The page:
## Number Theory

A number is **prime** if it has exactly two factors, 1 and the number itself. The first seven prime numbers are 2, 3, 5, 7, 11, 13, and 17. Teachers and students would do well to commit these numbers to memory. Notice that 1 is not a prime number because it has only one factor. A number greater than 1 that is not prime is said to be **composite.** Composite numbers have more than two factors. The number 6 is composite because its factors are 1, 2, 3, and 6. The Sieve of Eratosthenes is a method for finding all the primes less than or equal to a given number—for example, 100.

The prime factorization of a number is a product of primes that equals the number. The prime factorization of 6 is 2 × 3. The prime factorization of 18 is 2 × 3 × 3 = 2 × 3^{2}. The prime factorization of a prime number such as 5 is simply 5. A factor tree is often used to find prime factorizations. Although each whole number has a prime factorization, when a number is very large (several hundred digits), finding its prime factorization without using a computer is impracticable.

The counting numbers are 1, 2, 3, 4, 5, … . The fundamental theorem of arithmetic states that every counting number greater than 1 can be factored into primes in only one way. A different order, such as 6 = 2 × 3 and 6 = 3 × 2, does not count as a different way. Writing prime factorizations by listing primes in order makes it is easy to see that any number greater than 1 has only one prime factorization.

## Greatest Common Factor

The greatest common factor (GCF) of two numbers m and n is the greatest number that is a factor of both m and n. Since 1 is a factor of each number, all numbers have at least one common factor. One way to find the GCF is to write all the factors of m and then all the factors of n. The greatest factor common to both m and nis the GCF. Another way to find the GCF of m and n is to write the prime factorization of each number and then note the powers of primes that are common to both numbers. The GCF is the product of these common powers of primes.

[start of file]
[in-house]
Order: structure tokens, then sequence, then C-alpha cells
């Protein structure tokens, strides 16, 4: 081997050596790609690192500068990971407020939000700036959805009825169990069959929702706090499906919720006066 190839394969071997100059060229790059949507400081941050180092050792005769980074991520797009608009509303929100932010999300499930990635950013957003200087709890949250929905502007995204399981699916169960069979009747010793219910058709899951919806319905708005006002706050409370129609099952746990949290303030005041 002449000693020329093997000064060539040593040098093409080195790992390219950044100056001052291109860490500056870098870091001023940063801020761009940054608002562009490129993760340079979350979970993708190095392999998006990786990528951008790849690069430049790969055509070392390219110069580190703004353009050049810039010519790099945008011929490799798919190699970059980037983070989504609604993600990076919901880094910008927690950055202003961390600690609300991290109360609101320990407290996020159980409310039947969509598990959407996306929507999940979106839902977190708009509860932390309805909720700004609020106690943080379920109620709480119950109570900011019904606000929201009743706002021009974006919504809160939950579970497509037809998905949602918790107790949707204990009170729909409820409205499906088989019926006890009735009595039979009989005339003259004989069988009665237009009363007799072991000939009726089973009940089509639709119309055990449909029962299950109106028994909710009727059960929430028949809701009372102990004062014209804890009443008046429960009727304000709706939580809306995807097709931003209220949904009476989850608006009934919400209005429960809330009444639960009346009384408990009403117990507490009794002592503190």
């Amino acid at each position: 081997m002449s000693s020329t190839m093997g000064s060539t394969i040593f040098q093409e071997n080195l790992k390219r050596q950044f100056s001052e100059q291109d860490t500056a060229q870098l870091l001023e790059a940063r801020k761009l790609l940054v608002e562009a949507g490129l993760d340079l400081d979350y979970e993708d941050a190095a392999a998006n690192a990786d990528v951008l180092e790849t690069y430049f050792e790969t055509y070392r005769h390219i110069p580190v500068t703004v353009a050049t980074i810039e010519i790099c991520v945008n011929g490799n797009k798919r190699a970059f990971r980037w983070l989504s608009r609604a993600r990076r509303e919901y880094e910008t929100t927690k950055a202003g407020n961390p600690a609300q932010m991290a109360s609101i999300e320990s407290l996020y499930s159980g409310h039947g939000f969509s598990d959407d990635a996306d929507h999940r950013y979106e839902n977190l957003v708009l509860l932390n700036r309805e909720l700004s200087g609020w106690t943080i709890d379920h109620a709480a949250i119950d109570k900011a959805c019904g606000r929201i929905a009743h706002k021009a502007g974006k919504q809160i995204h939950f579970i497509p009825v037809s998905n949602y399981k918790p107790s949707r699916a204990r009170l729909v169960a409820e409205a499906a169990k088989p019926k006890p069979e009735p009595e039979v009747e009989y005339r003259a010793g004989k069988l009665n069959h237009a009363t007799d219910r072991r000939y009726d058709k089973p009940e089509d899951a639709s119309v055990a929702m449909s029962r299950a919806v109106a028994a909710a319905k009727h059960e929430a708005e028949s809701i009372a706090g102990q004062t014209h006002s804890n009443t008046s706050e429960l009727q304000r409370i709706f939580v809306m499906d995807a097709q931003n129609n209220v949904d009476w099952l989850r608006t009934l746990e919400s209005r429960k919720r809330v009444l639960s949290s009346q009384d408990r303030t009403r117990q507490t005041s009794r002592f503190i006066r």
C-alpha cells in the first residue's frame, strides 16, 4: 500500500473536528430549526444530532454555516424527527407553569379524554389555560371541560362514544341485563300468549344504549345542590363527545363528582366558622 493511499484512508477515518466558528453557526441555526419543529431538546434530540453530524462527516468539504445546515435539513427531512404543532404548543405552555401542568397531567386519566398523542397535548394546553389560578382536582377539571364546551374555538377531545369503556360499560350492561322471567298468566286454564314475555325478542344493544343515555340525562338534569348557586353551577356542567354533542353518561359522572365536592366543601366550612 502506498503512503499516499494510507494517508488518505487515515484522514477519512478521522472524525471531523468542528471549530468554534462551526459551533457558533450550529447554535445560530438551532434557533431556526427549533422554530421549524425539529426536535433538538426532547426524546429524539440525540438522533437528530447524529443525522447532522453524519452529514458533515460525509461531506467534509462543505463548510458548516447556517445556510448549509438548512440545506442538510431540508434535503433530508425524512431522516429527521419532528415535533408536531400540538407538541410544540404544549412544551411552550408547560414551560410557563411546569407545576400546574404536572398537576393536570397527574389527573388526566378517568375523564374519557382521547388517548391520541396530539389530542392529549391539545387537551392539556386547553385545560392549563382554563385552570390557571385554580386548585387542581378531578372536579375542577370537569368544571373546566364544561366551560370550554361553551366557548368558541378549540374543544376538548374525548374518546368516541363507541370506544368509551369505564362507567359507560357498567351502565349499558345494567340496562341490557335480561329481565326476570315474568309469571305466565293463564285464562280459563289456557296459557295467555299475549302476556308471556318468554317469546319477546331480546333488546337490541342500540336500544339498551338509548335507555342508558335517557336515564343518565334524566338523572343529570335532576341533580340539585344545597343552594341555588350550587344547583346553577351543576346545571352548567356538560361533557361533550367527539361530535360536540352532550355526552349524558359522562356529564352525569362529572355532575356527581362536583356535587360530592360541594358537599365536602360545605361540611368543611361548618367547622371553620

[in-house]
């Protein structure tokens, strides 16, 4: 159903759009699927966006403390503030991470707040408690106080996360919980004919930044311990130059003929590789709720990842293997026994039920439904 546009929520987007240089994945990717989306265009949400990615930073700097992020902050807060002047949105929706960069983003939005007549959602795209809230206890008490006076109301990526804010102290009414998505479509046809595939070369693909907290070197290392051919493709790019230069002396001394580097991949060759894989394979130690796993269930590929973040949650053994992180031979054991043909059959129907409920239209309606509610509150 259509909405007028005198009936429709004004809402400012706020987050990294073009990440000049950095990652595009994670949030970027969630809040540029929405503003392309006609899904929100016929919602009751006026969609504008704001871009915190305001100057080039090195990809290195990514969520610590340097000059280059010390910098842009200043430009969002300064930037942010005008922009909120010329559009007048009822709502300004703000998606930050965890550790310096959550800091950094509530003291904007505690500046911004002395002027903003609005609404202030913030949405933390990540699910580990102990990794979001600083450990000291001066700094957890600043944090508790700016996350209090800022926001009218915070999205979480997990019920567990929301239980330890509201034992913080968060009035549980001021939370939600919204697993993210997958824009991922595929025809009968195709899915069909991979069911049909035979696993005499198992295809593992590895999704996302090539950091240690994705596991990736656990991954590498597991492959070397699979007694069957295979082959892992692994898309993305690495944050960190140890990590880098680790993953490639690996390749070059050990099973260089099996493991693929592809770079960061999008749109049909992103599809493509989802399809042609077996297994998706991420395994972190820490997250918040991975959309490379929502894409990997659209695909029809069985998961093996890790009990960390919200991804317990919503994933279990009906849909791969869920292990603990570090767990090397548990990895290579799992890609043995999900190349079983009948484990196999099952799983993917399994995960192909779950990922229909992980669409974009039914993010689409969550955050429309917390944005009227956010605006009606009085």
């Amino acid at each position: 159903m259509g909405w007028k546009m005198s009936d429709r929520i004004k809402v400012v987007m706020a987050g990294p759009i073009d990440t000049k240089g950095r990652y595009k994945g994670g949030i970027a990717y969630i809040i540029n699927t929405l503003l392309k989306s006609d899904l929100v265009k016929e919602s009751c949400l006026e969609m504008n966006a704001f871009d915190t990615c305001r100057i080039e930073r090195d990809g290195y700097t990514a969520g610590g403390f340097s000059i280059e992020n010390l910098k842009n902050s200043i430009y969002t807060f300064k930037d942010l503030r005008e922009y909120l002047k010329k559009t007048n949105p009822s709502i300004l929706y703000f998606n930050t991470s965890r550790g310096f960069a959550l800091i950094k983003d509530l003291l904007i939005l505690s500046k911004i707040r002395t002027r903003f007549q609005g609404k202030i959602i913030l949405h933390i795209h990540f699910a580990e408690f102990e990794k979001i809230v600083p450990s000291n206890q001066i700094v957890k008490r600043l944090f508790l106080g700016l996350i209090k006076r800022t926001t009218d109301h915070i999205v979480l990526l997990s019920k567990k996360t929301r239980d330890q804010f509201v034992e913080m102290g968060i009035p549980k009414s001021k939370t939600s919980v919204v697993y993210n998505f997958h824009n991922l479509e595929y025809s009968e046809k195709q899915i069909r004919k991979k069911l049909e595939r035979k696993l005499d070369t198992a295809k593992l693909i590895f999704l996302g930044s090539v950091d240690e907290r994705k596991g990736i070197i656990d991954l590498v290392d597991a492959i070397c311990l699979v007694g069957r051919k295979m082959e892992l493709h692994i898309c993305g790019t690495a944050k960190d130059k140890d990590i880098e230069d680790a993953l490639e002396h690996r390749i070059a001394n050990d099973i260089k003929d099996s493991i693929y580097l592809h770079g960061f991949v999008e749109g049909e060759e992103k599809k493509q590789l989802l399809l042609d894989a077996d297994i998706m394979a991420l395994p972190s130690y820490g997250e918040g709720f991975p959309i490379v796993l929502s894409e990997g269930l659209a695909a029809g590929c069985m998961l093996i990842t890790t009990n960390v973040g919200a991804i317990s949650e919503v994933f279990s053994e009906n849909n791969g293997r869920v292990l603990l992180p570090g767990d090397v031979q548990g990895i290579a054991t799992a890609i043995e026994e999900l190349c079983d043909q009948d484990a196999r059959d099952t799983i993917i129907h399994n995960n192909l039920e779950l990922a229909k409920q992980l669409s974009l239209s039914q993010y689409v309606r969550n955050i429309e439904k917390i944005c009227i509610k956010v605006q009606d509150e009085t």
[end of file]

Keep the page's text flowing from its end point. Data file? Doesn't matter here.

Example:

Let m = 2 × 3^{4}× 7^{2}and n = 2^{2}× 3^{2}× 5^{3}× 7.

The powers of primes that are common are 2, 3^{2}, and 7.

So the GCF of m and n is 2 × 3^{2}× 7.

The GCF is also called the greatest common divisor (GCD) because when a number is a factor, it is also a divisor. The GCF is often used in simplifying fractions.

## Least Common Multiple

Recall that the multiples of a number, for example, 5, are the numbers that you get when you skip count, 5, 10, 15, 20, …. The least common multiple (LCM) of two numbers m and n is the least number that is a multiple of both m and n. Since m × n is a multiple of both m and n, there is at least one common multiple for any pair of numbers. One way to find the LCM is to use skip counting to write the multiples of m and the multiples of n up to m × n and then search for the least common multiple. Another method used to find the LCM of m and n is to write the prime factorization of each and note the highest power of each prime factor. The LCM is the product of these highest powers of primes.

Example:

Let m = 2 × 3^{4}× 7^{2}and n = 2^{2}× 3^{2}× 5^{3}× 7.

The highest power of primes are 2^{2}, 3^{4}, 5^{3}and 7^{2}.

So the LCM of m and n is 2^{2}× 3^{4}× 5^{3}× 7^{2}.

The least common multiple is used to find the least common denominator (LCD) when adding or subtracting fractions. Although the least common multiple of the denominators is the preferred common denominator when adding fractions, it is important that students realize that any common multiple of the denominators (including the product of the denominators) can be used as a common denominator.

**Teaching Model 3.3:** Prime Factorization